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On the Front Lines of Ohio’s Heroin Crisis: Playwrights

Heroin-themed plays have surfaced elsewhere recently, too: at a high school in New Market, Md.; a community theater in Wilkes-Barre, Pa.; and a children’s theater in Roanoke, Va. And on Broadway this spring, the new play “Sweat” — which won the Pulitzer Prize in drama in April — featured two characters who abuse heroin in working-class Reading, Pa.


The playwright Greg Vovos at the Dobama Theater in Cleveland Heights, Ohio.

Angelo Merendino for The New York Times

The author, Lynn Nottage, spent time there doing research for the play and learning more about the opiod menace. She said echoes between the theatrical responses to the heroin and AIDS crises were striking.

“It was true of AIDS that a lot of breakthrough conversations surfaced when the AIDS crisis was put onstage,” said Ms. Nottage, who said her uncle had died of a heroin overdose. “It gave people an outlet and permitted them to sit in the theater spaces and have catharsis. I think it’s going to be true of the heroin epidemic.”

For Emelia Sherin of Warren, Ohio, it was after the eighth person from her high school died that she and a friend, Zach Manthey, 22, decided to write a play. In working-class Trumbull County, where Warren is, there were 82 overdoses, 10 of them fatal, in two weeks this year.

Onstage, “when you have someone in front of you showing you the effect that this epidemic has, it opens your eyes,” said Ms. Sherin, who is 20. “Confrontation is key to communication.”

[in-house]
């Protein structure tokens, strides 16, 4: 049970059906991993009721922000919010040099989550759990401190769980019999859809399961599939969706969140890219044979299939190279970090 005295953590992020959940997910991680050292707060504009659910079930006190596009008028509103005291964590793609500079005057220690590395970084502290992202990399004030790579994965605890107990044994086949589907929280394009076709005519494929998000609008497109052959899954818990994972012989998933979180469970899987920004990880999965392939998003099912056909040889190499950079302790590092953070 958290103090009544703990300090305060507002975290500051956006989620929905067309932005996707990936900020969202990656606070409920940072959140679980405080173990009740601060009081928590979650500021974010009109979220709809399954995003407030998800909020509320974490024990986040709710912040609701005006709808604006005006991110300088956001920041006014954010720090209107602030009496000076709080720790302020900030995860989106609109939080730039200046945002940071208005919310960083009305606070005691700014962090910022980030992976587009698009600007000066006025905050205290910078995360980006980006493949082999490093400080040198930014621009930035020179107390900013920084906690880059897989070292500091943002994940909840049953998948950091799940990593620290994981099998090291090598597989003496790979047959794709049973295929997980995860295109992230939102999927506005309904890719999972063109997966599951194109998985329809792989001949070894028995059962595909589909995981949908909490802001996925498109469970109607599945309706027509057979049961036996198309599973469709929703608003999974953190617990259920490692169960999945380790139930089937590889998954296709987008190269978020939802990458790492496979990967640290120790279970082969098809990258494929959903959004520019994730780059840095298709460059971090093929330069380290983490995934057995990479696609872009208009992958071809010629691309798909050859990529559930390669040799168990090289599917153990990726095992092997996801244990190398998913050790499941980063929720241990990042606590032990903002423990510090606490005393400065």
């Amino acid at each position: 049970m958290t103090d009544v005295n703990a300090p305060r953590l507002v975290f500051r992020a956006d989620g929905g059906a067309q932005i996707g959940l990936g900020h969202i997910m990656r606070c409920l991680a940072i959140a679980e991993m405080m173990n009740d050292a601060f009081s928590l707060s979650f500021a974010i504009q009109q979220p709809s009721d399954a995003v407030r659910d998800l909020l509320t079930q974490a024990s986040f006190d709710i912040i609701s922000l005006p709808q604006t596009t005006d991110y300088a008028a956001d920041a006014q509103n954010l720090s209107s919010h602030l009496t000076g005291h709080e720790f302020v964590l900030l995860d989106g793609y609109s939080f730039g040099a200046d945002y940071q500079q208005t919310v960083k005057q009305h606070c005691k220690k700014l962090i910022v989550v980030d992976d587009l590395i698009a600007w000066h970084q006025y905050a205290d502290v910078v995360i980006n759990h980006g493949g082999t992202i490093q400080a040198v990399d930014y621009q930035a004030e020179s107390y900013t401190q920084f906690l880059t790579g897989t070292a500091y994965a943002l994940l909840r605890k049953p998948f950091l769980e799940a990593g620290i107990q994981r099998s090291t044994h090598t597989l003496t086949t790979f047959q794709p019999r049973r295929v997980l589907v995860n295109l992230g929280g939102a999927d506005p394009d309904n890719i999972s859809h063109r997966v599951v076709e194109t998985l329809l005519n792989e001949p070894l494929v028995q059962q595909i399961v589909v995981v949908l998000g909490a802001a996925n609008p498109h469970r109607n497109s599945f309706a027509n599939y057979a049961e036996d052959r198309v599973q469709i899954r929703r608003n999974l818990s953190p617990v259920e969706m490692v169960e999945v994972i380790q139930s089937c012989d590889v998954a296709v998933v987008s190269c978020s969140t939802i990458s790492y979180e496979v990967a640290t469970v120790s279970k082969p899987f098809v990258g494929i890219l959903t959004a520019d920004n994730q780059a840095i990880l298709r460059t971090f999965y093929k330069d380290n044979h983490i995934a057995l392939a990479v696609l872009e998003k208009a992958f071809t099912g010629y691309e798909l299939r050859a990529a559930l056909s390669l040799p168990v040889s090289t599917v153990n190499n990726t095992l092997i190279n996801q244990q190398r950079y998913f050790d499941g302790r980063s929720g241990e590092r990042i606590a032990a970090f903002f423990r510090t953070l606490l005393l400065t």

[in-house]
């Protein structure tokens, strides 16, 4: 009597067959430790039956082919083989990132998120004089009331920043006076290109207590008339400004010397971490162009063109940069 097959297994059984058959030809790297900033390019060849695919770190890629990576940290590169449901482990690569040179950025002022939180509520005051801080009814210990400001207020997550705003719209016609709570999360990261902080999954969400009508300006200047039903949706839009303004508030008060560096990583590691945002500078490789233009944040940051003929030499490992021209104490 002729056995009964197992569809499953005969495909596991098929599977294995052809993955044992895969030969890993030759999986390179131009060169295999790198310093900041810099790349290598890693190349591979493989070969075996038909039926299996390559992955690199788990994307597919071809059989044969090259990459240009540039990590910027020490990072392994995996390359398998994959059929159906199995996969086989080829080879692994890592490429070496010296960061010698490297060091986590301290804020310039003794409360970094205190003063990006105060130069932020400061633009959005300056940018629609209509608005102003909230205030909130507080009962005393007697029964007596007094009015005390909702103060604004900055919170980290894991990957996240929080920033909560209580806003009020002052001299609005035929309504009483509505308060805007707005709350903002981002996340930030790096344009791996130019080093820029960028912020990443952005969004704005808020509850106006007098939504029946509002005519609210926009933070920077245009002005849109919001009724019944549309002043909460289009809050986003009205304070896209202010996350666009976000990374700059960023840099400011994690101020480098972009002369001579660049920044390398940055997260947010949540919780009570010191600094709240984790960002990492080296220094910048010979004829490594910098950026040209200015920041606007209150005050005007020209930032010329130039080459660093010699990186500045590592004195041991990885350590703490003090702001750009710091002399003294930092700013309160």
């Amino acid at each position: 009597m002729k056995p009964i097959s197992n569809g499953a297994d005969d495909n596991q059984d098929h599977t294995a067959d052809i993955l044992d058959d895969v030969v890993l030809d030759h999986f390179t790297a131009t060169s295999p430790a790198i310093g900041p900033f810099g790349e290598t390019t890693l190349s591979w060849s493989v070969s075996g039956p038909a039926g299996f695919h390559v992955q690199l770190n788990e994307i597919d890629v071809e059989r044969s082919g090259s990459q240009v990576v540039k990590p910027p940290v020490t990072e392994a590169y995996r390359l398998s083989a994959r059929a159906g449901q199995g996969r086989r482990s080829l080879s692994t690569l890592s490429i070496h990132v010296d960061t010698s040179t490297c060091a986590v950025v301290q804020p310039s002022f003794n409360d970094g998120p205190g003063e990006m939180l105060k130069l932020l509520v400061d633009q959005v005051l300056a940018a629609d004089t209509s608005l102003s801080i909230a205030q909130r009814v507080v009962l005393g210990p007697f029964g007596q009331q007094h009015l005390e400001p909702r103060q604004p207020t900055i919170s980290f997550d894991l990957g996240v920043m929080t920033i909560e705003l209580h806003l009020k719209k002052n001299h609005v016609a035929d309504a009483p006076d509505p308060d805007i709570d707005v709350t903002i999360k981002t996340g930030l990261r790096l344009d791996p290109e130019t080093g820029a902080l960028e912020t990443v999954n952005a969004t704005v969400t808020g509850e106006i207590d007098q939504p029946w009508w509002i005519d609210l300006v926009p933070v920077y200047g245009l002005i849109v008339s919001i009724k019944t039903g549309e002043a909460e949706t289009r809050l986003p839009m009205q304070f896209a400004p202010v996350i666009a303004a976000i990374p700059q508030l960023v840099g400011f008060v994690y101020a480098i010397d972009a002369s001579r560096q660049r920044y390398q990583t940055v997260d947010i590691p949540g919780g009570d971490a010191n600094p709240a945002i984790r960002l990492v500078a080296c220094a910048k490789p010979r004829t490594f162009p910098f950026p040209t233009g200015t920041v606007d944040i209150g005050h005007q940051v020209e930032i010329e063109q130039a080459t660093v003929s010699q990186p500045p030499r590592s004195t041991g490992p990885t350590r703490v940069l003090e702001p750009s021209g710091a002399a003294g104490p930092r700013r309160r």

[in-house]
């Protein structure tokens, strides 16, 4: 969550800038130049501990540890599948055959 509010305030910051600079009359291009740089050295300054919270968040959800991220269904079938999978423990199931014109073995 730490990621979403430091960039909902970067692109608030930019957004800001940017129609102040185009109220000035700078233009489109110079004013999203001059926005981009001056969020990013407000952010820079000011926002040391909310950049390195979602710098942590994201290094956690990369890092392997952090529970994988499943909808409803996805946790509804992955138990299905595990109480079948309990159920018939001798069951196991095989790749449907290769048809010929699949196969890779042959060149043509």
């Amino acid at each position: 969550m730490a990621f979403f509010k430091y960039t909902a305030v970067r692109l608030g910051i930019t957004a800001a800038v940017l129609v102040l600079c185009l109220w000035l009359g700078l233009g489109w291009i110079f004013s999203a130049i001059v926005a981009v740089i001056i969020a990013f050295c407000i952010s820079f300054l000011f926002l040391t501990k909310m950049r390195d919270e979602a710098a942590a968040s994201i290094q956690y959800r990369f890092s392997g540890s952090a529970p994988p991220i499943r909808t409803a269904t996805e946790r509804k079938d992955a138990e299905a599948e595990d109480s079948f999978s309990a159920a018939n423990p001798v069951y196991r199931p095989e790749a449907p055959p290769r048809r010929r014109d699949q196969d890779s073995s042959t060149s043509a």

The result is “(In)dependent: The Heroin Project,” a drama based on some 50 interviews with heroin users, counselors, family members and others that runs Friday and Saturday at the Akron Civic Theater. The Akron area has been particularly hard hit, with the Akron Board of Education recently voting to stock the anti-overdose drug Narcan in middle and high schools this fall.

Ms. Sherin and Mr. Manthey’s play is a docu-theater piece — similar in the style to “The Laramie Project,” about the murder of Matthew Shepard — with characters that include a Mormon convert, a drag queen and a father in Narcotics Anonymous. Heroin itself takes the stage as a female character, “like a Siren,” Mr. Manthey said.

“When I talked to current or recovering addicts, they would compare heroin to a girl or a relationship,” said Ms. Sherin, a small-framed young woman with inquiring eyes who, seated next to the towering Mr. Manthey at Scribbles coffee shop here recently, talked about their play with a seriousness that belied her age. “They would always refer to her as her. I asked them, ‘Why do you keep saying her?’ And they say would say, ‘Because she’s so beautiful.’”

A trailer for “How to Be a Respectable Junkie.” DobamaTheatre

At the Dobama Theater, Mr. Motta recently directed “How to Be a Respectable Junkie,” a one-man show based on interviews by the playwright, Greg Vovos, with a recovering heroin user. The Cleveland Plain Dealer called it “raw, eloquent and deeply moving.”

Although “How to Be a Respectable Junkie” closed in July, Mr. Vovos, 45, said that he hopes future productions will “put a real face on the people who are struggling.”

“If you arm people with understanding that’s a good thing,” said Mr. Vovos, the author of two other heroin-themed plays that have been mounted in Cleveland. “Before you solve a problem you have to wrap your mind around it.”